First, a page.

Pueblo de Oro Sees Growth in Green Townships

Bird’s Eye View of PDO in Malvar, Batangas

Pueblo de Oro Development Corp. (PDO) is seeing continued growth in its property development business.

PDO, which develops residential communities and township projects, is best known for its flagship project Pueblo de Oro in Cagayan de Oro. The company acquired the 360-hectare property in the early 1990s, back when such huge township projects were practically unheard of, especially in the provinces.

The business activity in the area spurred demand for residential projects that cater to different market segments. And demand shows no signs of slowing down, prompting PDO to acquire additional properties — bringing Pueblo de Oro’s total project area to 400 hectares. To date, the township is now home to 9,840 residential units.

Pueblo de Oro subvisions are nestled amidst its 40-ha. urban rainforest.

PDO Chairman and Chief Executive Officer Guillermo D. Luchangco said the success of Pueblo de Oro Cagayan de Oro pushed the company to develop similar townships in Cebu, Batangas and Pampanga, albeit at a smaller scale.

“In those areas, we are in the regional centers of the Philippines like Cebu, Sto. Tomas and San Fernando. We intend to expand into other regional centers,” he said.


Even before “green” projects were a trend, PDO was already implementing eco-friendly initiatives in its projects.

“We’re a mid-sized developer but because of that we are able to pay more attention to our projects, environmental management, give that development more features, to give it some distinction,” Mr. Luchangco said.

The 40-hectare rainforest has become the home of numerous flora and fauna making it a haven for biodiversity in the midst of a progressive urban city.

The company maintains a 40-hectare urban rainforest in Cagayan de Oro, helped plant 65,000 mangrove seedlings in Mactan, and has regular tree-planting activities as part of its corporate social responsibility (CSR) program.

In the Cagayan de Oro township, Mr. Luchangco said they built a 6,600-cubic meter detention pond “so we would not flood the people living below in case of heavy rains.”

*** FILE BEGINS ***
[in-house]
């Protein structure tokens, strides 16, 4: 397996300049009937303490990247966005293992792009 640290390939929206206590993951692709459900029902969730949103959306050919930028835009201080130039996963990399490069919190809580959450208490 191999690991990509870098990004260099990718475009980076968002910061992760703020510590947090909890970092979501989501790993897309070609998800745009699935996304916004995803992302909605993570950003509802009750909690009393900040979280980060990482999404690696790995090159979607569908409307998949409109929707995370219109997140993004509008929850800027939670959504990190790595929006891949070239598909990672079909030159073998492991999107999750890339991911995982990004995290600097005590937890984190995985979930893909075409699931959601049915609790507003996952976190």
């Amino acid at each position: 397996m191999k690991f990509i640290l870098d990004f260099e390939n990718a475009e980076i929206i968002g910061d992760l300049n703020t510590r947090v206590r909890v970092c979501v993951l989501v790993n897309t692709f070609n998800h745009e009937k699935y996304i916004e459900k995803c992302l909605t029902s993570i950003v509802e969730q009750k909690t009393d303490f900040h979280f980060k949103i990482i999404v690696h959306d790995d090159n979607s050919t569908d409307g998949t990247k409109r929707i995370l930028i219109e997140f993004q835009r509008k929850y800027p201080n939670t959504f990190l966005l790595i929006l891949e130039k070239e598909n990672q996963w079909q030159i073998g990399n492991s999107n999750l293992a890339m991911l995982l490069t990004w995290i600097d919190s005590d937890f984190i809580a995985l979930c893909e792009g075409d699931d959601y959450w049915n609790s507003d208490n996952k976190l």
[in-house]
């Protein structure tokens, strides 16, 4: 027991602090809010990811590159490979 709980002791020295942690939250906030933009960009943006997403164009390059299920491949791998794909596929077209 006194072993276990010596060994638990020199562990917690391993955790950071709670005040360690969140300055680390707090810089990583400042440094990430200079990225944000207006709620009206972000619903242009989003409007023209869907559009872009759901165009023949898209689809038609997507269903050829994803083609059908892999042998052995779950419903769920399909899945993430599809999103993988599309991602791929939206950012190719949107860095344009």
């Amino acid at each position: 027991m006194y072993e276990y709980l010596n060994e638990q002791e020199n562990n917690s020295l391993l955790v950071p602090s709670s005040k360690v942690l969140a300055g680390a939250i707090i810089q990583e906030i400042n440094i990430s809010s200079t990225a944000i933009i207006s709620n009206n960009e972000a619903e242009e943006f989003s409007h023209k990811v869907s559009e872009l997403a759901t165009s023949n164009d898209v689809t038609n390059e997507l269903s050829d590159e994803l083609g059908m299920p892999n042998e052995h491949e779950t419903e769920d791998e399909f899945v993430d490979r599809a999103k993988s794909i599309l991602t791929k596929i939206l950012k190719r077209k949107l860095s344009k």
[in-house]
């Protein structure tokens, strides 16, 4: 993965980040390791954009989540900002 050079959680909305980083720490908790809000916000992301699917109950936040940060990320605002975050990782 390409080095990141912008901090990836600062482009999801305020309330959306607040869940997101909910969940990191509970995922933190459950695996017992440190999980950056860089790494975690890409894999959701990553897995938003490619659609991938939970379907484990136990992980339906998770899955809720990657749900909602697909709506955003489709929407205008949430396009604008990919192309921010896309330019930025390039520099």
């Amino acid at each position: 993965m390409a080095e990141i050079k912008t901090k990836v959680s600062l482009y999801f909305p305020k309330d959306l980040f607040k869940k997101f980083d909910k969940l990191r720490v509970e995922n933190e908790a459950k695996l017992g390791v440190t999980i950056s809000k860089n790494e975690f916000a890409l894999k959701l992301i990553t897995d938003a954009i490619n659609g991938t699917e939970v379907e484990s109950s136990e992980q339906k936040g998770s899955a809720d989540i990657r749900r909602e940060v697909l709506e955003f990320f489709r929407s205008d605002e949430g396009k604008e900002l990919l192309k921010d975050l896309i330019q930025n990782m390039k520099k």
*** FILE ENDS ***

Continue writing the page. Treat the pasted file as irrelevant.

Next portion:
“As responsible citizens, we spent the money to build the waterway and the detention pond. During Tropical Storm Sendong (in 2011), it held and we ended up helping the city by supplying water to some areas because the water supply got cut off and we still had water. After Sendong, there was a big rush of people buying property because they saw our properties did not see flooding,” he said.

Pueblo’s Golf Course detention ponds do multiple duties as golf course hazards, flood detention ponds, & water reservoirs to recycle rain water to irrigate its greens.

Even for the golf course in Cagayan de Oro, PDO has made sure its environmental impact was minimized. Mr. Luchangco said the company built five ponds not just as golf course hazards but to serve as interconnected reservoirs to retain water.

“We have a layer of about eight inches of sand below the surface to drain the water out. The sand acts like a filter, the water is used for the golf course, so we don’t use as much water as you would expect. We also put in an electronic control system for the sprinkling of water. It basically calculates how much water the course really needs and only that area gets sprinkled,” he said.

Mr. Luchangco said he wants PDO to be known not just for high-quality projects, but also as an environmentally conscious company.

“What we want is to be the gold standard in residential communities, because we want to do good products,” he said. “We want to be known for our quality and environmental concern.”


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